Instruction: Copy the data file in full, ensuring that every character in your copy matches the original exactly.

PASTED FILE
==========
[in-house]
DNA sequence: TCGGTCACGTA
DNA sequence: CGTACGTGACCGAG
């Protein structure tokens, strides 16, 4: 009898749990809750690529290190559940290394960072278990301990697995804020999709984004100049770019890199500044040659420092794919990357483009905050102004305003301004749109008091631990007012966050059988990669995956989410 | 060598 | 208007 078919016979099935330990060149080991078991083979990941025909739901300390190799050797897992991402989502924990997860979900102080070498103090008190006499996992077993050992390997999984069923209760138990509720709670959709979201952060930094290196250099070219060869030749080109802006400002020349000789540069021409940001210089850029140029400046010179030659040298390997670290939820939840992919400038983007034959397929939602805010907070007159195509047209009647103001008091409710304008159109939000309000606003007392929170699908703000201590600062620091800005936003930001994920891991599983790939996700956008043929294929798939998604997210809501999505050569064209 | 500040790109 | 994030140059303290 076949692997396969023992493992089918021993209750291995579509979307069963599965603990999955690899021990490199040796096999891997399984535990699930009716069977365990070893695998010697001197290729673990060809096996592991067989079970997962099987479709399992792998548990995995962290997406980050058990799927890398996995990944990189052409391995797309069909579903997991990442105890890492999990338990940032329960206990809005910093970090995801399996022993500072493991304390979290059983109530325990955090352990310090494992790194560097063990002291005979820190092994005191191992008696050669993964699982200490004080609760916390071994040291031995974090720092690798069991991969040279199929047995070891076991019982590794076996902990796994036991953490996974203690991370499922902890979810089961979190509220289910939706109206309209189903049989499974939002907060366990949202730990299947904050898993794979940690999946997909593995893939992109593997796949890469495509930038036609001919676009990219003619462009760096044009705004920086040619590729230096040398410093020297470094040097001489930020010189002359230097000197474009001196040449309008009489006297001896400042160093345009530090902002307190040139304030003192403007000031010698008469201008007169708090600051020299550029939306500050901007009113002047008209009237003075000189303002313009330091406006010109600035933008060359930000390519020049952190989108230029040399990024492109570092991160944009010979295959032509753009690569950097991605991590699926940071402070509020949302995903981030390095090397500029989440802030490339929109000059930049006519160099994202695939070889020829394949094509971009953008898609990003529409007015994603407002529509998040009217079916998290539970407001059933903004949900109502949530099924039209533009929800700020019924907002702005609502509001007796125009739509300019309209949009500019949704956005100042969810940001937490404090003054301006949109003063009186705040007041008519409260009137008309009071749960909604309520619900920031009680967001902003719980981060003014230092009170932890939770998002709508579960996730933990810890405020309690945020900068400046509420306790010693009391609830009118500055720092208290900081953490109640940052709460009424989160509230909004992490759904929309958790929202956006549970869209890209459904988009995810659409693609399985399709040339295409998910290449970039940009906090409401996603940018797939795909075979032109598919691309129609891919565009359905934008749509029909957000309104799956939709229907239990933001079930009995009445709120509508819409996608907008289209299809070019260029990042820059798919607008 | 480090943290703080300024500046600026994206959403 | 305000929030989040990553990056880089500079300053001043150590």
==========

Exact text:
[in-house]
DNA sequence: TCGGTCACGTA
DNA sequence: CGTACGTGACCGAG
């Protein structure tokens, strides 16, 4: 009898749990809750690529290190559940290394960072278990301990697995804020999709984004100049770019890199500044040659420092794919990357483009905050102004305003301004749109008091631990007012966050059988990669995956989410 | 060598 | 208007 078919016979099935330990060149080991078991083979990941025909739901300390190799050797897992991402989502924990997860979900102080070498103090008190006499996992077993050992390997999984069923209760138990509720709670959709979201952060930094290196250099070219060869030749080109802006400002020349000789540069021409940001210089850029140029400046010179030659040298390997670290939820939840992919400038983007034959397929939602805010907070007159195509047209009647103001008091409710304008159109939000309000606003007392929170699908703000201590600062620091800005936003930001994920891991599983790939996700956008043929294929798939998604997210809501999505050569064209 | 500040790109 | 994030140059303290 076949692997396969023992493992089918021993209750291995579509979307069963599965603990999955690899021990490199040796096999891997399984535990699930009716069977365990070893695998010697001197290729673990060809096996592991067989079970997962099987479709399992792998548990995995962290997406980050058990799927890398996995990944990189052409391995797309069909579903997991990442105890890492999990338990940032329960206990809005910093970090995801399996022993500072493991304390979290059983109530325990955090352990310090494992790194560097063990002291005979820190092994005191191992008696050669993964699982200490004080609760916390071994040291031995974090720092690798069991991969040279199929047995070891076991019982590794076996902990796994036991953490996974203690991370499922902890979810089961979190509220289910939706109206309209189903049989499974939002907060366990949202730990299947904050898993794979940690999946997909593995893939992109593997796949890469495509930038036609001919676009990219003619462009760096044009705004920086040619590729230096040398410093020297470094040097001489930020010189002359230097000197474009001196040449309008009489006297001896400042160093345009530090902002307190040139304030003192403007000031010698008469201008007169708090600051020299550029939306500050901007009113002047008209009237003075000189303002313009330091406006010109600035933008060359930000390519020049952190989108230029040399990024492109570092991160944009010979295959032509753009690569950097991605991590699926940071402070509020949302995903981030390095090397500029989440802030490339929109000059930049006519160099994202695939070889020829394949094509971009953008898609990003529409007015994603407002529509998040009217079916998290539970407001059933903004949900109502949530099924039209533009929800700020019924907002702005609502509001007796125009739509300019309209949009500019949704956005100042969810940001937490404090003054301006949109003063009186705040007041008519409260009137008309009071749960909604309520619900920031009680967001902003719980981060003014230092009170932890939770998002709508579960996730933990810890405020309690945020900068400046509420306790010693009391609830009118500055720092208290900081953490109640940052709460009424989160509230909004992490759904929309958790929202956006549970869209890209459904988009995810659409693609399985399709040339295409998910290449970039940009906090409401996603940018797939795909075979032109598919691309129609891919565009359905934008749509029909957000309104799956939709229907239990933001079930009995009445709120509508819409996608907008289209299809070019260029990042820059798919607008 | 480090943290703080300024500046600026994206959403 | 305000929030989040990553990056880089500079300053001043150590």